America's Economic Revolution

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Chapter 10 outline
America’s Economic Revolution
Theme: The market revolution, Industrial Revolution, and large-scale immigration created tremendous changes within the United States during the early and mid- 19th century. During this time span the same forces behind America’s great industrial growth that created a sense of national unity for some, also contributed to the rising sectionalism that peaked in the latter half of the 19th century with the Civil War. I. the American population

A. Reasons for population increase:
1. Improvements in public health: the number of diseases decreased along with the mortality rate; the birth rate also increased: women on average had 6 children which all were expected to grow of age to bore children themselves. 2. Immigration: European immigration contributed little to the enormous population growth because of the wars in Europe in the early 19th century, but the numbers soon increased by around 80,000 by 1837. This was greatly due to lowered transportation costs and increased economic opportunities. 3. Migration into the industrializing areas created the rapid urbanization within existing cities. Also migration westward spread industrialization into new parts of the country. Compared to in 1790 when one in every thirty people lived in cities by 1840 one in twelve did.

B. Immigration and urban growth
1. Major city’s population growth:
- New York: rose from 312,000 to 805,000.
- Philadelphia: from 220,000 to 565,000.
- Boston: from 93,000 to 177,000
2. Western cities also grew due to the booming agricultural economy; Cincinnati, Pittsburg, St. Louis, Louisville all benefited from trading posts along the Mississippi river. 3. European immigration:

-1840- 84,000
-1840 to 1850- 1.5 million
-By 1850 there were 23 million people in the US and 2.2 million were foreign born. -In the 1850’s over 2.5 million arrived.
-In St. Louis, Chicago, and Milwaukee foreigners outnumbered natives -Few immigrants settled in the south, most moved to New England Industrialized areas.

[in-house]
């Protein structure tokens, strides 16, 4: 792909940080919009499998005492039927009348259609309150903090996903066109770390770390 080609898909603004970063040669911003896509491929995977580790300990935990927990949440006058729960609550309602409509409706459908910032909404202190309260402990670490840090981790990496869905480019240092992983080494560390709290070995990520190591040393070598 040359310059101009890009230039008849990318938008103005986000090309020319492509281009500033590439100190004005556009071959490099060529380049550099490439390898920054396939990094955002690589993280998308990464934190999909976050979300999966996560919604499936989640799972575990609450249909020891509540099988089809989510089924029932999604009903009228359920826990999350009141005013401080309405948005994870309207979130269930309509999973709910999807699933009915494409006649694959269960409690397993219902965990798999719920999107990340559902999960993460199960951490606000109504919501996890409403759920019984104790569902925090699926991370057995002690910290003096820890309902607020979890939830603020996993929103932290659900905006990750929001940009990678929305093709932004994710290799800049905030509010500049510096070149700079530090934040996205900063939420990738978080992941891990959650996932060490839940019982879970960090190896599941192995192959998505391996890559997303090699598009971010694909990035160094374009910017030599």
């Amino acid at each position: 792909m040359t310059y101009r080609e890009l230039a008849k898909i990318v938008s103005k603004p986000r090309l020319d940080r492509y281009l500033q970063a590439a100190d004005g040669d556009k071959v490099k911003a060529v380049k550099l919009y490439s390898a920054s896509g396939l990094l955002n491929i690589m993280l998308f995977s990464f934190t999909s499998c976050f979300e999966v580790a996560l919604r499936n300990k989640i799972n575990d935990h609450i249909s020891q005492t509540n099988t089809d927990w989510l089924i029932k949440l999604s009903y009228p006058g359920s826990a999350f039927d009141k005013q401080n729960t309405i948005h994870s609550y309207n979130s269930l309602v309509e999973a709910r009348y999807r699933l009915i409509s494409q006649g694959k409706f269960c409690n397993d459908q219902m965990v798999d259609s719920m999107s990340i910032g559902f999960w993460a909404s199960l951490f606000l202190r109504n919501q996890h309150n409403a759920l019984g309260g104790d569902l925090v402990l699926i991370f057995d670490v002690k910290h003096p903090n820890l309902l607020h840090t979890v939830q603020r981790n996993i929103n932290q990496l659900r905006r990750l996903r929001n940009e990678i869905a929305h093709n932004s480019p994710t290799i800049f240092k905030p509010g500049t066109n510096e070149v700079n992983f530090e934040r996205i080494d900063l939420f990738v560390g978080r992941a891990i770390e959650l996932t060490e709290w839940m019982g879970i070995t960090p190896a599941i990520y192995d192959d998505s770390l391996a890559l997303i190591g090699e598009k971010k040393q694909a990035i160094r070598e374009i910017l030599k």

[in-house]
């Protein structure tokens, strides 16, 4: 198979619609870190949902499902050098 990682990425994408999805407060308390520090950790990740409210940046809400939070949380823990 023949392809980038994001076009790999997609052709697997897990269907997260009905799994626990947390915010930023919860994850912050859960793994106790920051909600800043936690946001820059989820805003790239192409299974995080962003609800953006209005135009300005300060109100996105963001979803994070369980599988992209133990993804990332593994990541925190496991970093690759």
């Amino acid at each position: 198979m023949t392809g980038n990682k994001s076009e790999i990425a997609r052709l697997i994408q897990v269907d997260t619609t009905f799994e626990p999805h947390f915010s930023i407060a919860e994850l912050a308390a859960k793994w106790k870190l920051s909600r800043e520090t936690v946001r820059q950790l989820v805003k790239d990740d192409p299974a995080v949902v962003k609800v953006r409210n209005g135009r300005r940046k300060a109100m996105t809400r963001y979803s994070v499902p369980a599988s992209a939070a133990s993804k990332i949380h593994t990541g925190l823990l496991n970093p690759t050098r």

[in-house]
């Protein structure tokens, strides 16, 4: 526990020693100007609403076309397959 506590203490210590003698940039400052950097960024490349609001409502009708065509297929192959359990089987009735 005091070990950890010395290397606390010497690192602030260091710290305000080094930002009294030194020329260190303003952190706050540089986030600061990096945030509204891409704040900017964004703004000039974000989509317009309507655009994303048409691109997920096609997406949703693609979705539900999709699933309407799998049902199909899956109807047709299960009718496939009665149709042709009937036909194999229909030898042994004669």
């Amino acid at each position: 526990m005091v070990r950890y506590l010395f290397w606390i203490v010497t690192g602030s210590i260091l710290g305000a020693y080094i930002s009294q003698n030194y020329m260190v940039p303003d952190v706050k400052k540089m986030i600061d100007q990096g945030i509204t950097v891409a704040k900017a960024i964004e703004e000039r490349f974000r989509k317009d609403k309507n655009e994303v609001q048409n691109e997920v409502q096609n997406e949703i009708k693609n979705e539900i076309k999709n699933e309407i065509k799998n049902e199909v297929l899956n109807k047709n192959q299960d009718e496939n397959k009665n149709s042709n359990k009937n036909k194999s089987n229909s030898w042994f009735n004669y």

C. German immigrants came to America mainly because of widespread poverty due to the economic upset caused by the industrial revolution, and collapse of the liberal revolution in 1848 there. They were mostly Protestant and Catholic, educated, and wealthy, and moved to the Northwest US, and became farmers. The potato famine in Ireland greatly contributed to Irish emigration to America in the 1850s. It caused nearly one million people to die of starvation and disease. Most Irish were Catholic which clashed with the overwhelming Protestant faith in the northeast. Many moved to eastern cities and worked in domestic factories. They were greatly appreciated by factory owners because they came over in numbers and were a source of cheap labor.

D. Rise of nativism: this occurred when some Americans saw the growing foreign population as alarming and natives eventually developed hostile attitudes towards the immigrants. Racism emerged because of this fear. Many Americans viewed natives as inferior to themselves. Americans also feared that the immigrants would take jobs from the native labor force. Politicians feared that the increase in foreigners would bring new, radical ideas to the political system. Many secret societies formed because of the growing “alien menace.” These included the Native American Association (1837) and the Native American Party (1845).

-xenophobia: fear of foreigners
- Maria Monk’s Awful Disclosure: a collection of lies about the catholic church; became a best seller.
- “know nothings”: a political party that arose from the growing feelings of nativism. II. Transportation, Communication, and Technology
A. Canals
1. Promoted the speedy transportation of goods up and down water ways which sparked an economic interest in expanding waterways westward.
2. The Erie Canal was the greatest canal in the US. It extended from the Hudson River and Lake Erie. It was a...
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